One of SNHU's core values is to "Challenge the Status Quo." We are constantly looking for ways to improve on and extend the impact of traditional higher education.
Our university has always served students for whom college was not a guarantee. It is not always true that 'college' is something that happens between the ages of 18 and 22 on a traditional campus; today, most postsecondary learners in the United States are "nontraditional" - working at least part time, with dependents, or above the age of 25.
Colleges need to catch up to serve those learners, and it has been the work of SNHU to do so through the introduction of our online programs and other core innovations over the past two decades.
The entry points to education are multiplying. We know there is an urgent need for more flexible approaches to higher education. We believe universities need to be increasingly workforce-aligned, more responsive to the professional needs of adult and working learners, and open to new learning models, including those beyond the traditional degree.
We therefore need a different type of relationship to the learner than has ever been required before. We can't simply expect students to come to us and to consume solutions that were designed for the timeline, cost, structure, and outcomes of "college". We need to meet them where they are in their lives, with solutions built to bring them success in those pursuits, and be able to demonstrate that.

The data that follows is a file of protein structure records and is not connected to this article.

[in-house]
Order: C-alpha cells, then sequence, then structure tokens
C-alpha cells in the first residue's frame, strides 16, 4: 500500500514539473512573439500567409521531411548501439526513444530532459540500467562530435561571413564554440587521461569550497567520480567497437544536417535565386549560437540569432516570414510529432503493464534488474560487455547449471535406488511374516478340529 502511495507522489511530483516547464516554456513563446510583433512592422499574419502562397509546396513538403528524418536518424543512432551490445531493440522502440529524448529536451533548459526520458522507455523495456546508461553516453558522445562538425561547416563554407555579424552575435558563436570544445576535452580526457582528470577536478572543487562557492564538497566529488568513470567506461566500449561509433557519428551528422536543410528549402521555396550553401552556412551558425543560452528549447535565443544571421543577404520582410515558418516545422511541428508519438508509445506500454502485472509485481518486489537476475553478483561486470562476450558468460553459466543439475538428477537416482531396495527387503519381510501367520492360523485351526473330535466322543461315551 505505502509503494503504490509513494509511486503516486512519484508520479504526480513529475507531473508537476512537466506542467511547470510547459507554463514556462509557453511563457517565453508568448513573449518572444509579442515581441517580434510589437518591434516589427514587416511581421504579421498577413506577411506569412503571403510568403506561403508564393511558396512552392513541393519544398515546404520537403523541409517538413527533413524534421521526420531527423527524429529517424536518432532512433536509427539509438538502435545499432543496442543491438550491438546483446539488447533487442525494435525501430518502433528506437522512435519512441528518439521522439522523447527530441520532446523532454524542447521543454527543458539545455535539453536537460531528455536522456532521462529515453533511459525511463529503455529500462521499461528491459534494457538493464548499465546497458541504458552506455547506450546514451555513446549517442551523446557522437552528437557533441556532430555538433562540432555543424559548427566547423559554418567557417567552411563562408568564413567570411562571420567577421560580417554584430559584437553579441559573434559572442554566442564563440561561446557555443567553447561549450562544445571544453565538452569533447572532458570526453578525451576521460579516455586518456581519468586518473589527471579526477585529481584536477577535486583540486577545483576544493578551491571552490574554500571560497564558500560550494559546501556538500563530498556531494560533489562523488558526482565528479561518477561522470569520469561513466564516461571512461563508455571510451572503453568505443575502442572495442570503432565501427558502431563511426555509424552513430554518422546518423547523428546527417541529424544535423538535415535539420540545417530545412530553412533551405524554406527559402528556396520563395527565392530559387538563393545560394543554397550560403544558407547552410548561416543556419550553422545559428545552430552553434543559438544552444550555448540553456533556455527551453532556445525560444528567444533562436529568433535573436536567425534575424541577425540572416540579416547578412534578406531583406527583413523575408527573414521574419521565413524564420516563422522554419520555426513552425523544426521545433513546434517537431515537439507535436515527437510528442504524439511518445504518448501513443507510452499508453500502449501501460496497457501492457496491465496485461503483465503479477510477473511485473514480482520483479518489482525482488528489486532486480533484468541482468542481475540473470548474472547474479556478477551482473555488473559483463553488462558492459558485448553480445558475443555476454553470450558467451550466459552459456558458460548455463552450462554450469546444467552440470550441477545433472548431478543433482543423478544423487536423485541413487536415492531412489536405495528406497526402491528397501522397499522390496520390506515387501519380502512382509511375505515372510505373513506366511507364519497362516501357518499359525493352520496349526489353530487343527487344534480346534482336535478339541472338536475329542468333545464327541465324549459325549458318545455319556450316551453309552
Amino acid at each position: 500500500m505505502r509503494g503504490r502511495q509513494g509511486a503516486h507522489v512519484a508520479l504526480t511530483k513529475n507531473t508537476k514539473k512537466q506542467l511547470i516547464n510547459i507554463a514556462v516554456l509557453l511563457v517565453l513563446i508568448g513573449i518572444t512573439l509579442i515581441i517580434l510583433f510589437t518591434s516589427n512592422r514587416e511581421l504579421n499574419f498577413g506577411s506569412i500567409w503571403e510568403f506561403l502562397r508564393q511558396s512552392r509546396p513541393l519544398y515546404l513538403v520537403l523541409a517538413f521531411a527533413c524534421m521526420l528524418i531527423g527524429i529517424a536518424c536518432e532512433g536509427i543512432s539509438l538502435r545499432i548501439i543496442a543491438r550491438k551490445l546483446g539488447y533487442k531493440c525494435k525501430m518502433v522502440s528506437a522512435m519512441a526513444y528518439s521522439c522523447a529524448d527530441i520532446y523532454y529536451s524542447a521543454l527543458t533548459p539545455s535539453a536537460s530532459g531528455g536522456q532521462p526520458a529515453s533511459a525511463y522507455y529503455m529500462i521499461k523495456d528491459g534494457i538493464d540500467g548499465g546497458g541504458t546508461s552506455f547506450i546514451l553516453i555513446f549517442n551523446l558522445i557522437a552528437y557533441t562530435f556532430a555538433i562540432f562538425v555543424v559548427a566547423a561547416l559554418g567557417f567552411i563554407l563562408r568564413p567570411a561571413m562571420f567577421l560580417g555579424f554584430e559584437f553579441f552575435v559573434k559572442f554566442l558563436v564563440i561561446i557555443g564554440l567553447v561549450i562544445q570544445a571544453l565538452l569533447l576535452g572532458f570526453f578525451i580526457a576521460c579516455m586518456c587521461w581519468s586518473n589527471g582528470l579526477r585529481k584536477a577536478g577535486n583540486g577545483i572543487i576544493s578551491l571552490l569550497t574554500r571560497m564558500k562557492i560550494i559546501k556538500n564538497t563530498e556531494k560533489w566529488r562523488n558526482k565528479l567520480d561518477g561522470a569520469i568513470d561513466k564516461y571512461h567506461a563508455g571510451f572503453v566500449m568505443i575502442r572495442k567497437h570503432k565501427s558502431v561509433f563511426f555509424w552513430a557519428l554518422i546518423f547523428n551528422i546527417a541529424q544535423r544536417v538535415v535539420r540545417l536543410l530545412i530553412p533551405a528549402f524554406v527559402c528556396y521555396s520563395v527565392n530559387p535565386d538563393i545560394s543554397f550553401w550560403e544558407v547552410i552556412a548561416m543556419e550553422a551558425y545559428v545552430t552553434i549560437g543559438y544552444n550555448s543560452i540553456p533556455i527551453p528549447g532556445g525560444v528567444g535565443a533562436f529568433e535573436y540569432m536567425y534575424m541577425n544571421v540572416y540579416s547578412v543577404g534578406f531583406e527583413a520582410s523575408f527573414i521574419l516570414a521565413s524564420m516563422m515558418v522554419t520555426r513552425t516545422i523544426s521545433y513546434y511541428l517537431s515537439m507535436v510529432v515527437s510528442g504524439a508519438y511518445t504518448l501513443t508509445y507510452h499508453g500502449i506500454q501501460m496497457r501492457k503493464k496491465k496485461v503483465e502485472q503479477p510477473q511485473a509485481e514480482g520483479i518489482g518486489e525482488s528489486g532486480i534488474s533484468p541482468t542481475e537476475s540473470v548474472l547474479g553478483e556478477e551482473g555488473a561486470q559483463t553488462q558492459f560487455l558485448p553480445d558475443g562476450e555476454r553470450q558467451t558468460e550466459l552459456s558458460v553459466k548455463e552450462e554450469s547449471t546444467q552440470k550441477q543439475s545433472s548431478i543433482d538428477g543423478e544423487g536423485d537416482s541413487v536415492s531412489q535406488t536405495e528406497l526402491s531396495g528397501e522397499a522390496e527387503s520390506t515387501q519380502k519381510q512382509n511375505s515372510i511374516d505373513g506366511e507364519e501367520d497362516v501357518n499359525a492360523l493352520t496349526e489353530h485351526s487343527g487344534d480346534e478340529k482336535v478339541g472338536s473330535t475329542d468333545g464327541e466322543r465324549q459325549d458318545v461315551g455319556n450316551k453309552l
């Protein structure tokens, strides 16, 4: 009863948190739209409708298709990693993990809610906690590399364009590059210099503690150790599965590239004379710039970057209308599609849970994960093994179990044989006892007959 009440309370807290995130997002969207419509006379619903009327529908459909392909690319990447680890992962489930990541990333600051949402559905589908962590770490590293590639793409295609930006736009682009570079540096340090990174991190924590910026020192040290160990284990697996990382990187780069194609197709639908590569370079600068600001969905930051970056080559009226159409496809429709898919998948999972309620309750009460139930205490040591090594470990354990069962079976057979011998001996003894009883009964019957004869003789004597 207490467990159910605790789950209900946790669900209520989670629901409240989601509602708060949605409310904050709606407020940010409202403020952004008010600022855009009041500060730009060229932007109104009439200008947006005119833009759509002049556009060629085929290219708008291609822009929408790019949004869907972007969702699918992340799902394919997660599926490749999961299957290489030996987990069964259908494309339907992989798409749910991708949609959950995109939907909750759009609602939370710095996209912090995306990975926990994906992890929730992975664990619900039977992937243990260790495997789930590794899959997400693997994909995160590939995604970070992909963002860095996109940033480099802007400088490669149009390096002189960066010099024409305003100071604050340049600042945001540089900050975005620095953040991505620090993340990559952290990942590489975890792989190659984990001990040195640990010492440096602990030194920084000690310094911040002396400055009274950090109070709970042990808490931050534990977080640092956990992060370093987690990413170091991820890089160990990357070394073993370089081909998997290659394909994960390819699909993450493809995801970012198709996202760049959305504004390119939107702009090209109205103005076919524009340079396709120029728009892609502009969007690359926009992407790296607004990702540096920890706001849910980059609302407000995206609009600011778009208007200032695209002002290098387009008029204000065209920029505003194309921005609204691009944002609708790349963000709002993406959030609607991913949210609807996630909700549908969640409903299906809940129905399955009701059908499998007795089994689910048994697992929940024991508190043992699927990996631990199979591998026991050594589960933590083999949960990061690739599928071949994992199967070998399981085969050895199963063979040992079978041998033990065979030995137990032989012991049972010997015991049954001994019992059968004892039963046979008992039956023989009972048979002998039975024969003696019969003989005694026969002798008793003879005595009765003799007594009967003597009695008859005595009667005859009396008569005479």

One such model is College for America, the nation's first project based, non-credit hour, competency-based degree programs to be approved for federal financial aid. These programs are highly flexible, affordable, and relevant to the needs of the labor market. In three years, we've built over 120 partnerships with employers and others, served more than 7,000 students, and stretched as far as a refugee camp in Rwanda.
The idea of working with an employer or community-based partner was central to College for America and has accounted for its success. Our partners informed the design and content of our degree programs: they are our 'customers' just as our students are. We've fostered amazing educational partnerships throughout the university to better support SNHU students: with community colleges, military organizations, athletic teams, and the list goes on.
Now, we will be doing even more.
Today, we're announcing that Southern New Hampshire University is launching a new Workforce Partnerships team. We'll be working with partners (employers, nonprofit organizations, the public sector, and others) to meet students where they are with educational opportunities that are suited to their needs. These will include College for America, our 200+ online and on campus degree programs, and innovative new offerings like micro-credentials and bootcamps. We'll also expand our research services, helping our partners to measure the impact of our partnership on both students and organizational goals.
In short, we want to work with you to bring higher education and learning to your employees or other constituents. To learn more about our work with employers, please visit https://www.snhu.edu/workforce-partnerships.